France nominated Benoit Coeure, chief economist at the country’s finance ministry, to join the European Central Bank’s six-member Executive Board.
“Benoit Coeure has the experience and the authority required in monetary and banking fields,” Finance Minister Francois Baroin said in an e-mailed statement yesterday. The nomination must now be backed by euro-area leaders before Coeure can take up the seat being vacated by Italy’s Lorenzo Bini Smaghi on Jan. 1.
Coeure, who at 42 is the No. 2 official in France’s Treasury, would give Europe’s second-largest economy a voice on the board that it has lacked since ECB President Jean-Claude Trichet retired last month. The appointment is unlikely to shift the Frankfurt-based central bank’s resistance to stepping up bond purchases to fight Europe’s debt crisis, economists say.
One appointment “won’t change the ECB worldview,” said Pierre-Olivier Beffy, chief economist at Exane BNP Paribas. “The ECB’s condition for more support is that the necessary budgetary measures are taken and a coherent integration plan is in place.”
In choosing Coeure, the country is sticking with its habit of selecting its central bankers from the ranks of the Finance Ministry, where both Trichet and Bank of France Governor Christian Noyer began their careers.
Bini Smaghi resigned from his post on Nov. 11 to join Harvard University’s Center for International Affairs in 2012. Sarkozy backed Mario Draghi’s candidacy to take over from Trichet on the condition that Italian Prime Minister Silvio Berlusconi get Bini Smaghi to make way for a French candidate.
While Bini Smaghi initially refused to step down before the end of his term, France had increased pressure on Italy, with Sarkozy calling on the country to honor its commitment. Berlusconi said on Oct. 24 that he didn’t want the issue to be a “casus belli” with France, but said he was powerless to remove Bini Smaghi against his will.
Bini Smaghi was the fourth Executive Board member to step down this year. Austria’s Gertrude Tumpel-Gugerell departed in May after completing her six-year term, while Juergen Stark from Germany resigned in September to protest the central bank’s government bond purchases.
Coeure joined the ministry in 1995 after working for Insee, France’s national statistics office. By 1999 he became head of the Treasury’s foreign-exchange market and economic-policies unit, before moving on to Agence France Tresor, where he gained market experience handling sovereign debt sales. He became deputy chief executive of the AFT in 2002 and was appointed chief executive in 2006.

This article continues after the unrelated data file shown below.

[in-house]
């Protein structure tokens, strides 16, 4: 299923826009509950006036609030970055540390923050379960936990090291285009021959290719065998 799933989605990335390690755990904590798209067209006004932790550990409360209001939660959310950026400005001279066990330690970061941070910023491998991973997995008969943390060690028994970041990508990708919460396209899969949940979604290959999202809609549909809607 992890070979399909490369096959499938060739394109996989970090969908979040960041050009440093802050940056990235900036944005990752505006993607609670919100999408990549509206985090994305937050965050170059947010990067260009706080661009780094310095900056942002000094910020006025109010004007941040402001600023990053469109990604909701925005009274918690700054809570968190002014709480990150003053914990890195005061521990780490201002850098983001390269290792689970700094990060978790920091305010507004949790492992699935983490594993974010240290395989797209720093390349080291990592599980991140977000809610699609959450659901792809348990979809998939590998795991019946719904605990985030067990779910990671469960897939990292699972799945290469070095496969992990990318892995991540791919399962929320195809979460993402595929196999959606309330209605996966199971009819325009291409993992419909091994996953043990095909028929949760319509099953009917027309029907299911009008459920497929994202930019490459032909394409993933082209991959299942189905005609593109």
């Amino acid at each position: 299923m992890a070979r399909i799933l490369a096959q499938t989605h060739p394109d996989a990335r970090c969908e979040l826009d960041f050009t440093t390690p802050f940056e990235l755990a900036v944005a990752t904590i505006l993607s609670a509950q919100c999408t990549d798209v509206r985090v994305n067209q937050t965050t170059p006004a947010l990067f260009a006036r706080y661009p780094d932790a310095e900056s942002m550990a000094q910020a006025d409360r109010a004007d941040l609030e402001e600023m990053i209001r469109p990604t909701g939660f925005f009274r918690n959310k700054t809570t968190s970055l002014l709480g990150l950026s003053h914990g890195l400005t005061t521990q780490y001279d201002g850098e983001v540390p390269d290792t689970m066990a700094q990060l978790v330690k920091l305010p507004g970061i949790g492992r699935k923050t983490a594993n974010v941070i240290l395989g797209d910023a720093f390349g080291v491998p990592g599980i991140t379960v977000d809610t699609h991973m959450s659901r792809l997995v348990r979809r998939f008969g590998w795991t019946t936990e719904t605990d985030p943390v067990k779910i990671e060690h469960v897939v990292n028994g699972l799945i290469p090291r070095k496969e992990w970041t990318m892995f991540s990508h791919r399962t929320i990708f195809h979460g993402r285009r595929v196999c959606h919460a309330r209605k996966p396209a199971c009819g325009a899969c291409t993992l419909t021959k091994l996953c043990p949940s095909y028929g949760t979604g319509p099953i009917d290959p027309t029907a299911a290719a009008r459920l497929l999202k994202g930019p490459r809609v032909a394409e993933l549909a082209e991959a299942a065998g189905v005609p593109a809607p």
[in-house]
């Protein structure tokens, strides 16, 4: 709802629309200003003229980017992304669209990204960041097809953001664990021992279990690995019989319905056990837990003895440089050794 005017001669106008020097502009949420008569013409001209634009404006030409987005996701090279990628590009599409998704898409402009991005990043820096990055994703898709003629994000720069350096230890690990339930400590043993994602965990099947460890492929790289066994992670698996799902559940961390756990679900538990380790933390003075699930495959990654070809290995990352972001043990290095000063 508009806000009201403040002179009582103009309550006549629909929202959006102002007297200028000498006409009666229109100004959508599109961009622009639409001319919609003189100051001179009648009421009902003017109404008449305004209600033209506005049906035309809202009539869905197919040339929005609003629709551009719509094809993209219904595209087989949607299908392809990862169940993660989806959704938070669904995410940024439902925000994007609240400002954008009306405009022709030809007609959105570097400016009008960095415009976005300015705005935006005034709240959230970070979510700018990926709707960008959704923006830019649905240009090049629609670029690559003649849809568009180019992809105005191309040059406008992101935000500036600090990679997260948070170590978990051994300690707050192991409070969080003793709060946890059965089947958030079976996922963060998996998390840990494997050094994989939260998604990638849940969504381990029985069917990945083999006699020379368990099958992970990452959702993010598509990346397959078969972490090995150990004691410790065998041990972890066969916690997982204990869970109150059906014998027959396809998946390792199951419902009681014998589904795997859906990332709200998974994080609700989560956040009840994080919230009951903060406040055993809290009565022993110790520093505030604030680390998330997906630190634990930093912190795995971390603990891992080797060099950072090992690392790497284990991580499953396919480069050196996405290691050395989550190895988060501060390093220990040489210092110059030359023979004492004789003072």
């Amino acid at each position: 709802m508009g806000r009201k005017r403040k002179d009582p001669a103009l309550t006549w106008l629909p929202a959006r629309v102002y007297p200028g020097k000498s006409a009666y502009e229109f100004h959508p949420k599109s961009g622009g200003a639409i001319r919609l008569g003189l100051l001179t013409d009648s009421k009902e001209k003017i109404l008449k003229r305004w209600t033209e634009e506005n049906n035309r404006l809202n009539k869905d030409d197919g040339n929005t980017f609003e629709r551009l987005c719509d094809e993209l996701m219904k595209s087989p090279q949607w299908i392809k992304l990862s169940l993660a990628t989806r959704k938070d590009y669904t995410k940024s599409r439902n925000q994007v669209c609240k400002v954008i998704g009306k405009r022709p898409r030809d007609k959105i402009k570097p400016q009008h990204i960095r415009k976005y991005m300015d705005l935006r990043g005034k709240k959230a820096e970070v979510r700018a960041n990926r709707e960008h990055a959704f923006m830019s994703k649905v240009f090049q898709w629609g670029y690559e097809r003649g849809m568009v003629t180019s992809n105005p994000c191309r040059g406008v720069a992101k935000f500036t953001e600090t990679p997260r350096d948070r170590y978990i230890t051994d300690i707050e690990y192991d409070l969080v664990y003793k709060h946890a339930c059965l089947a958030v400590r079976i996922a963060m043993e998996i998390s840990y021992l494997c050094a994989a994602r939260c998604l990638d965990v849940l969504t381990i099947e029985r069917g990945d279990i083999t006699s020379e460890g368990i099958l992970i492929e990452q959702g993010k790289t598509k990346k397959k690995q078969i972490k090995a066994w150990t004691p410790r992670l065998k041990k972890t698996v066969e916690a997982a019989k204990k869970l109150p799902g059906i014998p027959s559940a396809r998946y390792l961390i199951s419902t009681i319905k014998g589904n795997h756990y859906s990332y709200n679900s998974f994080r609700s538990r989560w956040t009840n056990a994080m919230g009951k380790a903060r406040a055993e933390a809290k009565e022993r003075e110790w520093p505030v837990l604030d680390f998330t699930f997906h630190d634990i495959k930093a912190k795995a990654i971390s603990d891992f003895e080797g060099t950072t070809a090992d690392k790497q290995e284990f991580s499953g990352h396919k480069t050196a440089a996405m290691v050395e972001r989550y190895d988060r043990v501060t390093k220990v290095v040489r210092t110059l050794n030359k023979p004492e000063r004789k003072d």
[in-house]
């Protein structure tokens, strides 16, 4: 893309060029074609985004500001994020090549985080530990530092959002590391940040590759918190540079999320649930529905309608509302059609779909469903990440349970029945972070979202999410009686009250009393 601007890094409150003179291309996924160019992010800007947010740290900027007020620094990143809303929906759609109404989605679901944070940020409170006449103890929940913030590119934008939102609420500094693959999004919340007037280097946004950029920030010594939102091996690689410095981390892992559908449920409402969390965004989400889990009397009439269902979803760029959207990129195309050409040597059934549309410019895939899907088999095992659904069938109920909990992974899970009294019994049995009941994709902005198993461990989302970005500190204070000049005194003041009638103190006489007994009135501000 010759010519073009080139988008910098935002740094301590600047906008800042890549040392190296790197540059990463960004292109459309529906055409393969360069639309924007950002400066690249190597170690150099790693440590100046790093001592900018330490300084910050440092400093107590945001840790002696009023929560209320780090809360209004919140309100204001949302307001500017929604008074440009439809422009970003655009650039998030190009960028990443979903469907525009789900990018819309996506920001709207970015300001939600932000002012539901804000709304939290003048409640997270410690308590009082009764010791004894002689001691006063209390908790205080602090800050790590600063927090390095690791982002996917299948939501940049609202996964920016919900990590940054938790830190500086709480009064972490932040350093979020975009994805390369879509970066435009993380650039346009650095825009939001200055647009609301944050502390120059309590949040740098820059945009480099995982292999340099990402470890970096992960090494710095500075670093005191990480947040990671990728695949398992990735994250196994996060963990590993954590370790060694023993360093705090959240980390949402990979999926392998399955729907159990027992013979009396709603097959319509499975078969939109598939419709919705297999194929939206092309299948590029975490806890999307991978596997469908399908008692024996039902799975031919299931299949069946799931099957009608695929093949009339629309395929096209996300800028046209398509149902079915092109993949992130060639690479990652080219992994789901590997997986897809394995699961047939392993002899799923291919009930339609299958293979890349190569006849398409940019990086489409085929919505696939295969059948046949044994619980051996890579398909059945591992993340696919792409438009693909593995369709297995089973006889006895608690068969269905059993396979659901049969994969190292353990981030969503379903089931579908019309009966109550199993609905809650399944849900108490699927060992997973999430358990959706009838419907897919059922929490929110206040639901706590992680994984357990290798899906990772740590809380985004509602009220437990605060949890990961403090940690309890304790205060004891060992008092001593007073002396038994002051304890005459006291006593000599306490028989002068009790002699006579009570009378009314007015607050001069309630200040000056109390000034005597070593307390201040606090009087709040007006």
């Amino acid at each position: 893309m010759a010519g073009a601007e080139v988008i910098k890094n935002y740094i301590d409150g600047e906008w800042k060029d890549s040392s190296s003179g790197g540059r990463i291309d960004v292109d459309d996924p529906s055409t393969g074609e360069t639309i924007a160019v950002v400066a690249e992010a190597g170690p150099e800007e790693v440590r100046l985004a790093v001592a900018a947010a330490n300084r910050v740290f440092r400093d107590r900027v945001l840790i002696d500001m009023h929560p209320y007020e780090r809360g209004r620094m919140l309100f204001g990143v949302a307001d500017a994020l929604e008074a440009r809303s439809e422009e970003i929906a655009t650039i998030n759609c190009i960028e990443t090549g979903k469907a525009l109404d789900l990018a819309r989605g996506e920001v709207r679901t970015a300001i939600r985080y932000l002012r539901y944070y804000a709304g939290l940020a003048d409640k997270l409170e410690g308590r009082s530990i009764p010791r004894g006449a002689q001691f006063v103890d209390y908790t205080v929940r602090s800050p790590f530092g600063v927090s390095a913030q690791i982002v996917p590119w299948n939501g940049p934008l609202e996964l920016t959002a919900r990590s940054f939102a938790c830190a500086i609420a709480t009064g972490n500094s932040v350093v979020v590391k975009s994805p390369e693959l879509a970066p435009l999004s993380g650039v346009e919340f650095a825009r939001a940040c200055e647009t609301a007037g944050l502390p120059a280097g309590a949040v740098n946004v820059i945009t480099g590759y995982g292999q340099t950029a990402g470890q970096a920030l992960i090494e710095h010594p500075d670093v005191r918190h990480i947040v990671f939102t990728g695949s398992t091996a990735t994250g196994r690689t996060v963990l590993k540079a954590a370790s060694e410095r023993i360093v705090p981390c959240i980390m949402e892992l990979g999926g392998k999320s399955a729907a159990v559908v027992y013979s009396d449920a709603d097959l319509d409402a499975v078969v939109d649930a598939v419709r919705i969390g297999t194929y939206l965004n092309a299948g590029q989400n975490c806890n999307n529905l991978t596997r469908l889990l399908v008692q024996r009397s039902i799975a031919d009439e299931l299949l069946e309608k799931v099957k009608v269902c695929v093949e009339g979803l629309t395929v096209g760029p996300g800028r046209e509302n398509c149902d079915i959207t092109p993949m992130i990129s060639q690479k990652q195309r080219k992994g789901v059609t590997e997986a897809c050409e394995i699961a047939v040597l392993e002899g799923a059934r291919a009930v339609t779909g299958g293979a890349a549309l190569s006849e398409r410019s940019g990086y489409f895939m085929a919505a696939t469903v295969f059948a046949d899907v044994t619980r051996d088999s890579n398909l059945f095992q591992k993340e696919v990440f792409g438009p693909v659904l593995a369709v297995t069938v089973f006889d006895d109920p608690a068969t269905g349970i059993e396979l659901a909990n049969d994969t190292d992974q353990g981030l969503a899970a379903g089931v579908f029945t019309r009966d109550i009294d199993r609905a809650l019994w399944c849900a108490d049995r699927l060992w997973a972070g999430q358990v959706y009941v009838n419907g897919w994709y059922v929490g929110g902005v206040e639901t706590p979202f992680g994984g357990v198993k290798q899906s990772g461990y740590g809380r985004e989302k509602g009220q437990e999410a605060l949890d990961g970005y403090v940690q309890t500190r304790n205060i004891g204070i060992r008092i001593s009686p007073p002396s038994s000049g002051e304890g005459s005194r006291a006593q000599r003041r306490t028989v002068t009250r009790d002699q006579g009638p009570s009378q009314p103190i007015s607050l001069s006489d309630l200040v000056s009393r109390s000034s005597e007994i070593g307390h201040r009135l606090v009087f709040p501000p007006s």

As the credit crunch took hold in 2007, Coeure took charge of international negotiations for the French Finance Ministry at the Group of Seven and Group of 20 and co-chaired the Paris Club for sovereign debt restructuring between 2007 and 2009.
Though his public appearances are limited, Coeure has worked behind the scenes on France’s competitiveness issues, arguing that labor costs be held in check and participating in work on reforms that have led to an increase in France’s retirement age.
Speaking on a panel at France’s Centre for Strategic Analysis in September, Coeure said that Germany had been “asking the right questions” on competitiveness and budget discipline in the 17-member euro area. Europe “absolutely needs growth” to weather the fiscal turmoil, he said.
“It’s also necessary for the countries who are supporting growth -- Germany and to a lesser extent France -- to grow more,” he said. “It’s not only a question of rebalancing.”
In 2010, Coeure contributed to the the Camdessus Commission’s recommendation that France adopt a constitutional limit on budget deficits.
Coeure, a fluent speaker of Japanese, is joint author of multiple books, including “Economic Policy: Theory and Practice” and “The Economics of the Euro.” This year he published “Save the State,” with Credit Agricole economist Jean-Paul Betbeze, arguing for a cut in government spending.
He is a graduate of France’s Ecole Polytechnique and teaches at the Sciences Po institute in Paris.